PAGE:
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September 14, 2019
Alabama tracking students who leave stadium early
In an effort to keep University of Alabama students engaged during parts of the Tide's weak-ass schedule, the school has come up with a way to record the location of students in an attempt to prevent them from leaving during the fourth quarter of home games.
Beginning this season, the university offered an app for students to download on their cell phones so the school will know if they leave games early at Bryant-Denny Stadium in Tuscaloosa, Alabama. Maybe they should pay the fans the way they pay their players.
Students who install a version of the app FanMaker called "Tide Loyalty Points," will be awarded points which they can use to earn certain incentives, like College Football Playoff Tickets, according to the New York Times.
"The Tide Loyalty Points program works like this: Students, who typically pay about $10 for home tickets, download the app and earn 100 points for attending a home game and an additional 250 for staying until the fourth quarter," the Times stated. How about a side business where I gather everyone's phones and I stay until the end? Y'all go to the bar, order me some beers, save me a seat, and I'll meet you there after the 4th quarter starts. We all get our precious points! 🤯
Saban is used to their program beating up on their early non-conference opponents, which is a problem for attendance when students leave early during blowout games. During the team's 62-10 victory against New Mexico State last Saturday, Saban was displeased to see the stadium half-full.
"I would love for the students to stay there for the whole game," Saban told reporters, according to Christina Chambers of WBRC FOX6 News. "And I know we've tried ... with some of the things we're doing to try to get them to do that. That's a choice and decision they got to make. But all these things affect the program. ... We have recruits here and they want to see a full house."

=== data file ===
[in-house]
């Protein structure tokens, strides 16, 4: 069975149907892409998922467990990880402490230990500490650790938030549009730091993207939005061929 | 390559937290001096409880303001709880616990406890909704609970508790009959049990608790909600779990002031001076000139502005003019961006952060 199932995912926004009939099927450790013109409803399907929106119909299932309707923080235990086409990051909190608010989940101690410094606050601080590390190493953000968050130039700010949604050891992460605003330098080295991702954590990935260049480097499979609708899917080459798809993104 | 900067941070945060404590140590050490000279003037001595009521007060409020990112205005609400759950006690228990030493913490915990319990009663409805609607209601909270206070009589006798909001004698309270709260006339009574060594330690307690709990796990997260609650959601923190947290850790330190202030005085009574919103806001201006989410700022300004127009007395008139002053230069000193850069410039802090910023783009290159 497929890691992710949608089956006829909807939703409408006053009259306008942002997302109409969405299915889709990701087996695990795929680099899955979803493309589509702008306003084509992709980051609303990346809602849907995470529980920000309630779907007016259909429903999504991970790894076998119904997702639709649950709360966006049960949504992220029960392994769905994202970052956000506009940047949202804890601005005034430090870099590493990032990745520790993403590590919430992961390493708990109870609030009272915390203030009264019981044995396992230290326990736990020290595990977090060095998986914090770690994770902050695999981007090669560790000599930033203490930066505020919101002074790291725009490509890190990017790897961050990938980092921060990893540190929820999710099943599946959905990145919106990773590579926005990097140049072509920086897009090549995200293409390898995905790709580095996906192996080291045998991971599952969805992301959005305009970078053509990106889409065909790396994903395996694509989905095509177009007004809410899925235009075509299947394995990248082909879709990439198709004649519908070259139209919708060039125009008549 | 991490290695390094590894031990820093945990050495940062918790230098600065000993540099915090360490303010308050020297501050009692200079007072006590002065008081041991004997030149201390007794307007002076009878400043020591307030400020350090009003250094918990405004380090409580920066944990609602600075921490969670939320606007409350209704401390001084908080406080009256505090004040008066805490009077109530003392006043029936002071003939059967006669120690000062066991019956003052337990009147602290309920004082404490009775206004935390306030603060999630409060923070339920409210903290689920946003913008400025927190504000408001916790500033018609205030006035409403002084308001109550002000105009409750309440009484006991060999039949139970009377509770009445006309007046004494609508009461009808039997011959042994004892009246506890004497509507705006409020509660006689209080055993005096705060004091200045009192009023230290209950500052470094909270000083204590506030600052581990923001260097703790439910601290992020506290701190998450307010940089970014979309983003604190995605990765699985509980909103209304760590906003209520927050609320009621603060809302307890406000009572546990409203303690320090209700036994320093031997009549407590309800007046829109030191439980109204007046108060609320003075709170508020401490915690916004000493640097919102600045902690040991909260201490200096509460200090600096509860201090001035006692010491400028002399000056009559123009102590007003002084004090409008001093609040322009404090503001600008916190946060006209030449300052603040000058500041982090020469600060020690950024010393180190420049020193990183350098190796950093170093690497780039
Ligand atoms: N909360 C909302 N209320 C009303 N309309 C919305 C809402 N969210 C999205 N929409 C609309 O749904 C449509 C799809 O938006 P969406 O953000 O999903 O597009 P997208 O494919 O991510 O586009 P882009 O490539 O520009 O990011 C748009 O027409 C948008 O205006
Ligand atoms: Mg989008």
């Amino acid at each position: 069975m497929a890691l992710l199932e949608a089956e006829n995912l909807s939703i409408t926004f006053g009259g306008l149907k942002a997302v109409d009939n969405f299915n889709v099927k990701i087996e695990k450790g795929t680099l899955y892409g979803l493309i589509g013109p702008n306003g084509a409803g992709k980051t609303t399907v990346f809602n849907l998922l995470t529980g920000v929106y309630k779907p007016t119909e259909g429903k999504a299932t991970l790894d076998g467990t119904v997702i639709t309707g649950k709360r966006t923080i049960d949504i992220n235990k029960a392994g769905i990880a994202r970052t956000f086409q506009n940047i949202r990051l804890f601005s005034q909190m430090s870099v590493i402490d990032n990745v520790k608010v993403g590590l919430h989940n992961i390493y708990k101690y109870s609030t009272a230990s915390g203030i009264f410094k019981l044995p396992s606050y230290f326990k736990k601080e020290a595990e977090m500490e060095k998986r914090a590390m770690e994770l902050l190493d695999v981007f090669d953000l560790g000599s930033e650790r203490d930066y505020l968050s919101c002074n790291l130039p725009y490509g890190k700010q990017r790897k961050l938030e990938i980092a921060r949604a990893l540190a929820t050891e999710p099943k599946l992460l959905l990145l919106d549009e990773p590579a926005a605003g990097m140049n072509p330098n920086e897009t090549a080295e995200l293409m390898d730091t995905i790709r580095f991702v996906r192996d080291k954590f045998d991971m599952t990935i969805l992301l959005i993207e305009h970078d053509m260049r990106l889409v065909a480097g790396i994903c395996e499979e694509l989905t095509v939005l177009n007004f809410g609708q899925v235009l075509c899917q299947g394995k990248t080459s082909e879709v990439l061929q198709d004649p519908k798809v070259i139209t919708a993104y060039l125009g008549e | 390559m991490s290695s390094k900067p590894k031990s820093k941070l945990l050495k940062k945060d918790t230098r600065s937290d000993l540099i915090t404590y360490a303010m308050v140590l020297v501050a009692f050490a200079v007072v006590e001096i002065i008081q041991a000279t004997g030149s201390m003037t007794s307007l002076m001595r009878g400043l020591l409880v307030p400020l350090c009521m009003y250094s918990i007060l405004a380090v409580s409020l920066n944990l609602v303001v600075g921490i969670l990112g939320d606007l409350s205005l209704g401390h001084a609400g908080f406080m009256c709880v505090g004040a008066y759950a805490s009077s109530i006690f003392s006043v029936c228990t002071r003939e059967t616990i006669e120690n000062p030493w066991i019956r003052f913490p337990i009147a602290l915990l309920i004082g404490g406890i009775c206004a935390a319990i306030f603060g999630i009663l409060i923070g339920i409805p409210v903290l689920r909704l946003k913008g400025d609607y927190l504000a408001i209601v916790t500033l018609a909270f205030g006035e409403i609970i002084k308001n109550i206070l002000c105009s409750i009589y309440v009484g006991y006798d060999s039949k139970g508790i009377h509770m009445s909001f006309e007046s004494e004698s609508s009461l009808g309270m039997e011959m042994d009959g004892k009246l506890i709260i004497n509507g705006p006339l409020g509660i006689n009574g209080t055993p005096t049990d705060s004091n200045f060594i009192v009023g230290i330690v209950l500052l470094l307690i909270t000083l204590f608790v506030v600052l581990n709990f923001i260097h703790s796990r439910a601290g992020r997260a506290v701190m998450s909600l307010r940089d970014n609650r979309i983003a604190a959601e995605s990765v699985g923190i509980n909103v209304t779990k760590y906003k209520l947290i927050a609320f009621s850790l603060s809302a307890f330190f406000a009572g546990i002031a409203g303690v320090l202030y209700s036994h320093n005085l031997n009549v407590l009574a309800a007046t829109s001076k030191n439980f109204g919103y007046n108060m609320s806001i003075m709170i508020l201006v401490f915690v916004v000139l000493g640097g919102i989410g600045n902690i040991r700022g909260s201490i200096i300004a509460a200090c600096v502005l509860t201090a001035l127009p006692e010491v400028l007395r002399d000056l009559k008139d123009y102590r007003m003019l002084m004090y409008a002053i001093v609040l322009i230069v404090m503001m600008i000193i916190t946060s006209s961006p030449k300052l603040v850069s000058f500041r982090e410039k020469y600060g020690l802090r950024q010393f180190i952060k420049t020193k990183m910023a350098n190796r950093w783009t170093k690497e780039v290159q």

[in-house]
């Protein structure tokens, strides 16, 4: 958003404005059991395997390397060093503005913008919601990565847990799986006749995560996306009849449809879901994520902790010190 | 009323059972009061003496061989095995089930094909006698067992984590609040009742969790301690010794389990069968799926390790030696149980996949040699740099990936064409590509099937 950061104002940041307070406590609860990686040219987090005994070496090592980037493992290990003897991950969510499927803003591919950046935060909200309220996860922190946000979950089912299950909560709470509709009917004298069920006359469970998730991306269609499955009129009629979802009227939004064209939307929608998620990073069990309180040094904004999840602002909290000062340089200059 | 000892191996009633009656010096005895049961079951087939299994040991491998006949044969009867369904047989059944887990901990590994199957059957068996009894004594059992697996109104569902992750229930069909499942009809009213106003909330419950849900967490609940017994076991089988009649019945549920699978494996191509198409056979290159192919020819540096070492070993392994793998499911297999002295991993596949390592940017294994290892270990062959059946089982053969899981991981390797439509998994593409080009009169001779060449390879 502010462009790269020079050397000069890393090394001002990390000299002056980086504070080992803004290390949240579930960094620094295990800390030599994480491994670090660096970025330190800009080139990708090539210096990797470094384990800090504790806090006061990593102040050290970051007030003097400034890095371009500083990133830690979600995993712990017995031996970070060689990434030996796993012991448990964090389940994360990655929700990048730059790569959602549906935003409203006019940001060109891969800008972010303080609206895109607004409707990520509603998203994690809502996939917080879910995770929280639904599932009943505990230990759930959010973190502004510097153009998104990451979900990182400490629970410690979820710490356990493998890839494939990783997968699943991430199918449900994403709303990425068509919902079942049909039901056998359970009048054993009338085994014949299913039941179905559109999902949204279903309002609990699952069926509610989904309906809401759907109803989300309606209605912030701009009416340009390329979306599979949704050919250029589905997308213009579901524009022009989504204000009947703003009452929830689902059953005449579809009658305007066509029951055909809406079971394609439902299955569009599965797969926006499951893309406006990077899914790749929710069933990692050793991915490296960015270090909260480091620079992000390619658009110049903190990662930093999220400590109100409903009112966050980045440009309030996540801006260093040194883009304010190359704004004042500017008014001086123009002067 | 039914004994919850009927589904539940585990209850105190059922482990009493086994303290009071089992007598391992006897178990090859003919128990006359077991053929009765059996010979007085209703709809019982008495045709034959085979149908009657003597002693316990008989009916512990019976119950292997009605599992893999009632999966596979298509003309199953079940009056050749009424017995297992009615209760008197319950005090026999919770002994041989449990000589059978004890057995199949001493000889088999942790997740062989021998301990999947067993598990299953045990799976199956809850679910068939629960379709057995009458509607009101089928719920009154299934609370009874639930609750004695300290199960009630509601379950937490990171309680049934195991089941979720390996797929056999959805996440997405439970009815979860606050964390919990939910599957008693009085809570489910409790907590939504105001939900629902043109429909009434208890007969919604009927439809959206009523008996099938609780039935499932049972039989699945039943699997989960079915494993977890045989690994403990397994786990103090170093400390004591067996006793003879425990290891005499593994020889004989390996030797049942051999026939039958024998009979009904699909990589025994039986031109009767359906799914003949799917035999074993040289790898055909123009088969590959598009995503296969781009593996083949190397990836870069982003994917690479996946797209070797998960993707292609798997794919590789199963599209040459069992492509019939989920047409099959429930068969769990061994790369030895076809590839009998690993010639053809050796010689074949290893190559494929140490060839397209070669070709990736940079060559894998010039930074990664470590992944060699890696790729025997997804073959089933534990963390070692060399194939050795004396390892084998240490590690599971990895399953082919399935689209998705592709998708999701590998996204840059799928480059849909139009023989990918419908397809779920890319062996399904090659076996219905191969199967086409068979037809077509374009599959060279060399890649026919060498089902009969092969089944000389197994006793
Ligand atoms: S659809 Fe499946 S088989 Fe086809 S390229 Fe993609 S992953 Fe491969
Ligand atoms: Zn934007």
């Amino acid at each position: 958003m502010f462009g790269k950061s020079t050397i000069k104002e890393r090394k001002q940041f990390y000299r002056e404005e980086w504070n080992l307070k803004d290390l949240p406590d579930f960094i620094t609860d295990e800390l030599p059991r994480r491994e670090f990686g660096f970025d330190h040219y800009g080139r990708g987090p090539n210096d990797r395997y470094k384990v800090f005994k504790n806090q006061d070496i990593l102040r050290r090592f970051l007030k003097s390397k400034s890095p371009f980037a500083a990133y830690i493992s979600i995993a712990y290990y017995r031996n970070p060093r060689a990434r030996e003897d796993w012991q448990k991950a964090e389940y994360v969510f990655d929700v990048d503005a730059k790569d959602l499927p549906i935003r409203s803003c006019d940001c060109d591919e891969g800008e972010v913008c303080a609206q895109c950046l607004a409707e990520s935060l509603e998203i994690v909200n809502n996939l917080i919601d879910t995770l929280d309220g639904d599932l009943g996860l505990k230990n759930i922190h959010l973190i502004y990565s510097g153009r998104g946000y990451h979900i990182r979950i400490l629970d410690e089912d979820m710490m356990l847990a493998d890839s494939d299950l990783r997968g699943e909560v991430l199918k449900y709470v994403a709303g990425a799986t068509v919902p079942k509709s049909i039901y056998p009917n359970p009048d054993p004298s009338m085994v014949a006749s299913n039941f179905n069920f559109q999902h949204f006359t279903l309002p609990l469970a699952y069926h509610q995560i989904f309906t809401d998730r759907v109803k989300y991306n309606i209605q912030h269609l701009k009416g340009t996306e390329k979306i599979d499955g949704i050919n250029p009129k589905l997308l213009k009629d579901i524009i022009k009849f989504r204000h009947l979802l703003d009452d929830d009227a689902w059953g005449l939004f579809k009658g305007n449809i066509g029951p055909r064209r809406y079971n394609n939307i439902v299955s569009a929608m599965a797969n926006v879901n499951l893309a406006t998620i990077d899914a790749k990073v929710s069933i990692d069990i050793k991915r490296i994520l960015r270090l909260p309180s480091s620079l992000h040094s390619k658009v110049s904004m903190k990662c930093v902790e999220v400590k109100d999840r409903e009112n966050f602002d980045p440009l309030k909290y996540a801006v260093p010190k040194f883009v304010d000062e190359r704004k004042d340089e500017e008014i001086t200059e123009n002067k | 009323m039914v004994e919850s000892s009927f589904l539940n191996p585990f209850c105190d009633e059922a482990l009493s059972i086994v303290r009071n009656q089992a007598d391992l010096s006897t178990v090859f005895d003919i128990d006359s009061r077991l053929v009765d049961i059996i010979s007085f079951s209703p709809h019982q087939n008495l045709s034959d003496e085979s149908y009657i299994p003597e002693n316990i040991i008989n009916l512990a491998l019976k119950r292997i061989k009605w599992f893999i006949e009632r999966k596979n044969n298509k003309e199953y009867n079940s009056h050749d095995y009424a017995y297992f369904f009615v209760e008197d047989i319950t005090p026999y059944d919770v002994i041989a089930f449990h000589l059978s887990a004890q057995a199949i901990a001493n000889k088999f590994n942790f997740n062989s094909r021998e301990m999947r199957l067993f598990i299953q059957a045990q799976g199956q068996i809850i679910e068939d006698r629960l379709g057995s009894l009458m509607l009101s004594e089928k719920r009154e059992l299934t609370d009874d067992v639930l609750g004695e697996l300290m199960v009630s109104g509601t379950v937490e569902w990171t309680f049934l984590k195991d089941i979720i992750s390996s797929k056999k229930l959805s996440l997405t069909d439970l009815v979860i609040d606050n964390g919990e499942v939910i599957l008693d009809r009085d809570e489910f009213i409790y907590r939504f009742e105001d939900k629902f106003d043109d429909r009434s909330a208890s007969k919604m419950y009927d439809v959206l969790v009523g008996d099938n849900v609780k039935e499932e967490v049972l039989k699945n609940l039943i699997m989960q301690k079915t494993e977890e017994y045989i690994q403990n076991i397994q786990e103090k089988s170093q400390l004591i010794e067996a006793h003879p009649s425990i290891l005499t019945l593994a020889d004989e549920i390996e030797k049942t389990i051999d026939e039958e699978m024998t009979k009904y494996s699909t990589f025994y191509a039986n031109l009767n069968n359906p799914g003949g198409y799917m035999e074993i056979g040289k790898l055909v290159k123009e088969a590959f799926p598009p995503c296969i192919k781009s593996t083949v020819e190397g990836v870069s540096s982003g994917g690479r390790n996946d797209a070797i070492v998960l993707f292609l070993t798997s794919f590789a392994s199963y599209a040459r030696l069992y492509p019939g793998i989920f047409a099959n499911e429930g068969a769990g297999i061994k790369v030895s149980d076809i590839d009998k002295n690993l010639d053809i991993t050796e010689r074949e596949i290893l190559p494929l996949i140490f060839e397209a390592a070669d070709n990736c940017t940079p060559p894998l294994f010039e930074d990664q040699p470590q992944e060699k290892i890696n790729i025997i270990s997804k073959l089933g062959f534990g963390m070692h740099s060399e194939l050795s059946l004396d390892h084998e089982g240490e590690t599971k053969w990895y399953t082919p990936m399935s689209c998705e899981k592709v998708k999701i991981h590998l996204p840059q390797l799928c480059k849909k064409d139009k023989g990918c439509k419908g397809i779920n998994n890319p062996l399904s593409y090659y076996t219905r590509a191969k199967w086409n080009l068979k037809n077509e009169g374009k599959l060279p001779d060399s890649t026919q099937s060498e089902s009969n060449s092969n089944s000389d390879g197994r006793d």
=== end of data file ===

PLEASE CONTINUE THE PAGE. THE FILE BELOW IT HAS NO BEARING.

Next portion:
Saban added: "Everybody's got to make a sacrifice. ... Everybody wants to be No. 1. If I asked that whole student section, 'Do you want to be No. 1?' Nobody would put their hand up and say, 'I want to be No. 4.' They would all say No. 1. But are they willing to do everything to be No. 1? That’s another question. You can ask them that. I don't know the answer."
"I think it enhances the value of our program if our stadium is full and people stay for 60 minutes in the game, aight," Saban told 247Sports. "So, from my standpoint, I always want to see the stadium full and I want to see people stay for 60 minutes in the game. We expect our players to compete for 60 minutes in the game. I'm not satisfied with the way some of our players competed in the fourth quarter, the second-team guys and all that. I mean, I'd like to see them get supported just like some of the people that are fun to watch, alright."
"So, I would love for the students there for the whole game, and I know we've tried to enhance with some of the things that we're doing to try to get them to do that. But that's a choice and decision they've got to make. But all these things affect the program, aight, because people come and we have recruits and here, and they want to see a full house and all that."
He wasn't happy last season when the student section was fairly empty during the teams 56-14 victory against the University of Louisiana at Lafayette and the coach stated after a 52-0 beatdown against Arkansas in 2013 that "in some kind of way, everybody that chooses to go to the game should stay there and support the team for the game."
Students who make it through the fourth quarter of games will be awarded priority access to sought after tickets like the SEC Championship Game and the College Football Playoff. The app does present some privacy concerns through the tracking of students, which has been labeled "very alarming" because Alabama is a public university that receives funds through the government.
"Why should packing the stadium in the fourth quarter be the last time the government wants to know where students are?" Adam Schwartz, a lawyer for the Electronic Frontier Foundation told the Times. "A public university is a teacher, telling students what is proper in a democratic society."
Alabama athletic director Greg Byrne told the Times he doesn't see a problem because students can either close the app or delete it when they leave the stadium.
Ran DeBord - All Access Sporting News
Some content sourced and verified from: AASNSports; AP; NewYorkTimes; WBRCFox26; AlabamaMediaRelations
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